ways throughout their careers. Their protagonists often seek a truer
identity, love, or sense of meaning, partly due to the destructiveness of
greedy materialism and social expectations. Much of the best in American fiction has been concerned less with practical or social realism
than with self-definition and finding a true ethos. Theodore Dreiser’s
so-called Trilogy of Desire ends with The Stoic, in which Frank Cowperwood’s lover Berenice achieves what Cowperwood had always wanted
but failed to do, discovering a life of helping others. Somerset Maugham’s
mid-1940s novel The Razor’s Edge captures an even more certain loss of
interest in career and success. Its war-traumatized protagonist, Larry
Darrell, drifts from the easy life of Chicago’s nouveau riche to traveling
alone in France, reading philosophy, and finally entering a spiritual path
through Hinduism. Ralph Ellison’s “invisible man” by the end falls into
a period of soul-searching, breaking from even the most obvious practical need, the fight against racism. Beat writers such as Jack Kerouac
turned away from straight living in their quest for human ecstasy and
experience. One could go on—Richard Yates, Jonathan Franzen, Toni
Morrison—many of our novelists continue to seek liberation from conformity to find some kind of truer or more valid selfhood.
During the latter years of the Gilded Age, one of America’s important political and humor magazines, Puck, took up the charge against
greed and absurdity in America’s upper class, especially of New York.
This issue’s art feature, “Visual Burlesque,” offers seven Puck cover illustrations by the Jazz Age artist Ralph Barton. Barton started working as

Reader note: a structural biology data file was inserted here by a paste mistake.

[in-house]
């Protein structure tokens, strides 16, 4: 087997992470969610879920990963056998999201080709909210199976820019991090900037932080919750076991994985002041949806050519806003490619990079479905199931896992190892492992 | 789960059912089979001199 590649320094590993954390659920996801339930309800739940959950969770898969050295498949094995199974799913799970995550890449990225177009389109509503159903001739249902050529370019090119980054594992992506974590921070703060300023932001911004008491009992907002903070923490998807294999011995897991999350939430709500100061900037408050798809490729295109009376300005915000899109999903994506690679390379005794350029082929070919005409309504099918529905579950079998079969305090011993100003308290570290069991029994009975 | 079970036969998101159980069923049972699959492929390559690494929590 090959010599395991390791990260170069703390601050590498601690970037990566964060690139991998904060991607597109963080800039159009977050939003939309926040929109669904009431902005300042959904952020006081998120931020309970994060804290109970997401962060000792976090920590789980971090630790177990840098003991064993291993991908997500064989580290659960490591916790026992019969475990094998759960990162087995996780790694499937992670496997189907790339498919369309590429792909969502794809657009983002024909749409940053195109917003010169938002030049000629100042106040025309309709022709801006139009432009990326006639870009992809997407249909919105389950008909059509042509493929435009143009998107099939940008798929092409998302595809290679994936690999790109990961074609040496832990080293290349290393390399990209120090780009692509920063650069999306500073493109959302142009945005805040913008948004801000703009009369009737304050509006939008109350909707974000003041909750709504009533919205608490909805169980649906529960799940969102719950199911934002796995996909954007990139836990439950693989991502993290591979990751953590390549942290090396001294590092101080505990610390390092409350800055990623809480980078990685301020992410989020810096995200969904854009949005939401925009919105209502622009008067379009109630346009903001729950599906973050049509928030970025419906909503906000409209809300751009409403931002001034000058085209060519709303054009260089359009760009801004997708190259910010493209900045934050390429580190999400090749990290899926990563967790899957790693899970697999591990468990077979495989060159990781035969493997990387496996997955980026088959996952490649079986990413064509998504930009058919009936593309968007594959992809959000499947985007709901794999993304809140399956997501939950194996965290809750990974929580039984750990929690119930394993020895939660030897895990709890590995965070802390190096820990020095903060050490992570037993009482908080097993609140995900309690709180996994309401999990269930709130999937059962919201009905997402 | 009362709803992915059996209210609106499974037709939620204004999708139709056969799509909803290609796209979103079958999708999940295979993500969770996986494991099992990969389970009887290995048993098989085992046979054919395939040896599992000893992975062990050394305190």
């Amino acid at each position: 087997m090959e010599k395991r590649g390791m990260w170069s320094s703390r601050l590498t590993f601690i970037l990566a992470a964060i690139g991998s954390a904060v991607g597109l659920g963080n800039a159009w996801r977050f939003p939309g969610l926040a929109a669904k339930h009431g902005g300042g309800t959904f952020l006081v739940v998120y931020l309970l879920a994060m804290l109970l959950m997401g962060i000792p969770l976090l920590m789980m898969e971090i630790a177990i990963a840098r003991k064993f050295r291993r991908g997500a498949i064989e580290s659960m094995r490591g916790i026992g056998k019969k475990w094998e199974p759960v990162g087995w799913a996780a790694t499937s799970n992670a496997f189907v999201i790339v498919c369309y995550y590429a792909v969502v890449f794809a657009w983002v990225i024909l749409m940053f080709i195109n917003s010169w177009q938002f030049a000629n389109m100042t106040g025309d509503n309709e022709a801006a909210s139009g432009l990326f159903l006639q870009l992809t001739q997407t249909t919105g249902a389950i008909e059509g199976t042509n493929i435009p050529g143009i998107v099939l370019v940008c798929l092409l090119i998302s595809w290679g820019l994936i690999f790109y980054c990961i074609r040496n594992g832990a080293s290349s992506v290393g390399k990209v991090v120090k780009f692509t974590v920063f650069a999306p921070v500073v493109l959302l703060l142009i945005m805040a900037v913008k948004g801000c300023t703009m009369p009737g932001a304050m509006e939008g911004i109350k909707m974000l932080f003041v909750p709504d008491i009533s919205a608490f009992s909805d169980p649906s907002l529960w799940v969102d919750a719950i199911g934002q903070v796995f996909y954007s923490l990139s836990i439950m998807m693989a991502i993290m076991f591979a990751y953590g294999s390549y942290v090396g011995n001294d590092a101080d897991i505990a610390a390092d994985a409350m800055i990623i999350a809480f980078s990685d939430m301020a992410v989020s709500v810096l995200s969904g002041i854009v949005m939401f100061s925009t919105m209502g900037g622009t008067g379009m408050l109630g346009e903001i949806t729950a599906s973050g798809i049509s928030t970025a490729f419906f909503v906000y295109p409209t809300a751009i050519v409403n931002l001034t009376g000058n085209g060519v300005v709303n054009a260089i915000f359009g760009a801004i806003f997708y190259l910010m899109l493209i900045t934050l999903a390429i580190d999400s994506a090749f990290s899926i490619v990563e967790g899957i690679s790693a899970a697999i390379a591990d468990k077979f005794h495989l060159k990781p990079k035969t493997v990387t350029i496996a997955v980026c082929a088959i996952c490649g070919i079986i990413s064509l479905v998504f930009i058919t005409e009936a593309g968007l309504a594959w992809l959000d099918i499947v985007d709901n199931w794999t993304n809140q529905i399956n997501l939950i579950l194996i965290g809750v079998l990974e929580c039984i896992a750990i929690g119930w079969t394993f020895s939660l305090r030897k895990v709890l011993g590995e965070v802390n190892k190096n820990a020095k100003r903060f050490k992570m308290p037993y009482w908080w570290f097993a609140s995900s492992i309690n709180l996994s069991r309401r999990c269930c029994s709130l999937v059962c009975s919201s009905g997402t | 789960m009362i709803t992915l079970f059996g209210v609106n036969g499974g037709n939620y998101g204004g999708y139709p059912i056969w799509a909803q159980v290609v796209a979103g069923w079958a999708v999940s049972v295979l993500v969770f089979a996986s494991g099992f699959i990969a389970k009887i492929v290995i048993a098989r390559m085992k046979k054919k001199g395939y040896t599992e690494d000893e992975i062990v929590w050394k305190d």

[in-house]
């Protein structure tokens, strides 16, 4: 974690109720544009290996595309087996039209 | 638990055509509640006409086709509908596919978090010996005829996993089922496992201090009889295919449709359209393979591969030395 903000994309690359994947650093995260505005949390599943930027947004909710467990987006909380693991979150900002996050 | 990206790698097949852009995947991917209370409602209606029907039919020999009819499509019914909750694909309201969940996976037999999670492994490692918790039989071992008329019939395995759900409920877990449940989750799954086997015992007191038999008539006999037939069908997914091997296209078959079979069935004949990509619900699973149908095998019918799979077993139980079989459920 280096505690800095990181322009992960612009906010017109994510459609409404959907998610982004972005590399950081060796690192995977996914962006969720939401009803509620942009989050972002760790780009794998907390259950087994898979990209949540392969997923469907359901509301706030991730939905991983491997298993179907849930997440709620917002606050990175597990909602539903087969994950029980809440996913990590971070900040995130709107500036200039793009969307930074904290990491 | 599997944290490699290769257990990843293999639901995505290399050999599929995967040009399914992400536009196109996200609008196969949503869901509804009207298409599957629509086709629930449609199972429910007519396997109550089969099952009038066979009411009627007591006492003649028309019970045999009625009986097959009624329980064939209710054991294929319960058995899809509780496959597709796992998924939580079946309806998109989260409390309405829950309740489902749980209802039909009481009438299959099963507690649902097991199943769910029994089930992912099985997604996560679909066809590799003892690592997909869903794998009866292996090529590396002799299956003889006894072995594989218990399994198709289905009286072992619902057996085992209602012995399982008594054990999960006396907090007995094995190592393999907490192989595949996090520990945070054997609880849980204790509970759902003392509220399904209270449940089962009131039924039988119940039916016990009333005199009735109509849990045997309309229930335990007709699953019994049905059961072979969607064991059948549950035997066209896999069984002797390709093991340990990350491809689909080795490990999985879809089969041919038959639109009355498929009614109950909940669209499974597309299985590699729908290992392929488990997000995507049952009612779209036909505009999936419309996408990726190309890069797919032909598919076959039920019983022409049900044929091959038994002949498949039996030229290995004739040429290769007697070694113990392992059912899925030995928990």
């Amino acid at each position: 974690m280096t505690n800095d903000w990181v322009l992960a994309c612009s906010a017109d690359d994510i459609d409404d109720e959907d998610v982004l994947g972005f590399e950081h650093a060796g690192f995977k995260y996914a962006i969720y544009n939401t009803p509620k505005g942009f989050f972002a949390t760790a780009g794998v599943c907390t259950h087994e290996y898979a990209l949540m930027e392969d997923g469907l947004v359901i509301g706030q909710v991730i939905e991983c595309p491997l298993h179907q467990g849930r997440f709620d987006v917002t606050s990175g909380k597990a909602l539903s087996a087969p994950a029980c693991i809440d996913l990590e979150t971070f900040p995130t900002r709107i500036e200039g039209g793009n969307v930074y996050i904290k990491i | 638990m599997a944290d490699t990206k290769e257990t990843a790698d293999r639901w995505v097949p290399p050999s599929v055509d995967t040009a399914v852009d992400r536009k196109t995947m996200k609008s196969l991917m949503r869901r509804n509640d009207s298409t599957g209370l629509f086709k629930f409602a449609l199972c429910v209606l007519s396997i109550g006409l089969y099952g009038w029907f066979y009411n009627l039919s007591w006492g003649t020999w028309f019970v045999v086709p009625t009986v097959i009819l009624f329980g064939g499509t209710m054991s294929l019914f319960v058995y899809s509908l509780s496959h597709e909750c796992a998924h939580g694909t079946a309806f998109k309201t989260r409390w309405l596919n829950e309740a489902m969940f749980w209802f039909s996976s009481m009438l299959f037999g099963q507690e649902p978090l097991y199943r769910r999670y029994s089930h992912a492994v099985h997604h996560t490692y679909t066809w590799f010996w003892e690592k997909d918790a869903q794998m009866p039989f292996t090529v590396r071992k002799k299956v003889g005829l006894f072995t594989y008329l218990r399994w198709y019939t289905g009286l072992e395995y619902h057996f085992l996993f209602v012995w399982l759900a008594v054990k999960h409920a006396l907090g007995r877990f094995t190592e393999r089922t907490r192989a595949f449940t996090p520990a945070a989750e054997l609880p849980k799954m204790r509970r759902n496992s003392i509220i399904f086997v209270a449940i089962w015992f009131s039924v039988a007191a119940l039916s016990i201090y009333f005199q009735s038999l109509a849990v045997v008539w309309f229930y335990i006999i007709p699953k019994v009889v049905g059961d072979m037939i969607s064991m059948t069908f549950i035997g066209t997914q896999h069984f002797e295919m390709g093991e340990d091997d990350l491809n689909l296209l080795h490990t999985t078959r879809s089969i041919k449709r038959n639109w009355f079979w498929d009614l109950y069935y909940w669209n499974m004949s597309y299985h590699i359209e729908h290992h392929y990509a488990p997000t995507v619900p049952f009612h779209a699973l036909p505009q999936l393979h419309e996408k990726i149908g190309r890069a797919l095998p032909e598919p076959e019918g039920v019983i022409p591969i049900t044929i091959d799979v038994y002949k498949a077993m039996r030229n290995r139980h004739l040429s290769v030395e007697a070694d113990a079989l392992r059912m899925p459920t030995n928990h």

a cartoonist and illustrator for his hometown Kansas City newspapers
the Post and the Star, then got his break in the early years of the new
century, moving to New York City. There he became a dandy, known as
much for his taste in clothes, wine, and food as for his acerbic cartoons,
caricatures, and illustrations.
The American disposition has long included an appreciation for hard
work and persistence. No one better illustrates this than Kim Henderson’s character Shar in her story “Soft.” Shar is a single mother, recently
widowed; she is a power-plant mechanic who has supported herself from
an early age, proud of her ability to do hard physical work and survive
adversity. She has “no idea what [makes] some people unable to function
properly.” When her teenage daughter, Jemma, starts having problems
with fatigue and motivation at school, Shar is angry about the girl’s apparent indolence. Yet what she discovers is that the daughter whom she
is trying to force to be strong already is.